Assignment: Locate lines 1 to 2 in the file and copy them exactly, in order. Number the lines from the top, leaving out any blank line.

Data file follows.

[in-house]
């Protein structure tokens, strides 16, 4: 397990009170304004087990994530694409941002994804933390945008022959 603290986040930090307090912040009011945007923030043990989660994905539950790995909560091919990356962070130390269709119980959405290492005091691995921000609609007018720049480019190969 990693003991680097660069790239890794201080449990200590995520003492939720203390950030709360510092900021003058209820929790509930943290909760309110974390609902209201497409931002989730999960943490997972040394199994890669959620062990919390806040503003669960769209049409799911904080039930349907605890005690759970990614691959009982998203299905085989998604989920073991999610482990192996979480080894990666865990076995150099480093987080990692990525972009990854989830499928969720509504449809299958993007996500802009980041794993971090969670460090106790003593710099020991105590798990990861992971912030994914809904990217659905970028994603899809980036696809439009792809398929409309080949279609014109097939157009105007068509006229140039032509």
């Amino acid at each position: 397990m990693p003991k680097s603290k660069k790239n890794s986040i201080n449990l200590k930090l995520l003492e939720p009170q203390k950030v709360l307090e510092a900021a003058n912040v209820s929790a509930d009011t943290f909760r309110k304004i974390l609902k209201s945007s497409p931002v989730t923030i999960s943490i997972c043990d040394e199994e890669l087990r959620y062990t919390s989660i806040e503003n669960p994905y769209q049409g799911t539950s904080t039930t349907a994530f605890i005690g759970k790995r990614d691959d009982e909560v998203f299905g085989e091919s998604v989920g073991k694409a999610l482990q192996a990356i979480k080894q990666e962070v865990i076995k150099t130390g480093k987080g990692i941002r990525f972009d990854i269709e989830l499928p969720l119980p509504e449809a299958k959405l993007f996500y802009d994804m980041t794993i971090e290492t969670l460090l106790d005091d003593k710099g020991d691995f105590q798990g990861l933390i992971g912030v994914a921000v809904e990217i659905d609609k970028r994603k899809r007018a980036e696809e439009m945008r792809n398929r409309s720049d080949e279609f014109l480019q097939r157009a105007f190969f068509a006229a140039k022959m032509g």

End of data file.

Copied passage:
[in-house]
């Protein structure tokens, strides 16, 4: 397990009170304004087990994530694409941002994804933390945008022959 603290986040930090307090912040009011945007923030043990989660994905539950790995909560091919990356962070130390269709119980959405290492005091691995921000609609007018720049480019190969 990693003991680097660069790239890794201080449990200590995520003492939720203390950030709360510092900021003058209820929790509930943290909760309110974390609902209201497409931002989730999960943490997972040394199994890669959620062990919390806040503003669960769209049409799911904080039930349907605890005690759970990614691959009982998203299905085989998604989920073991999610482990192996979480080894990666865990076995150099480093987080990692990525972009990854989830499928969720509504449809299958993007996500802009980041794993971090969670460090106790003593710099020991105590798990990861992971912030994914809904990217659905970028994603899809980036696809439009792809398929409309080949279609014109097939157009105007068509006229140039032509």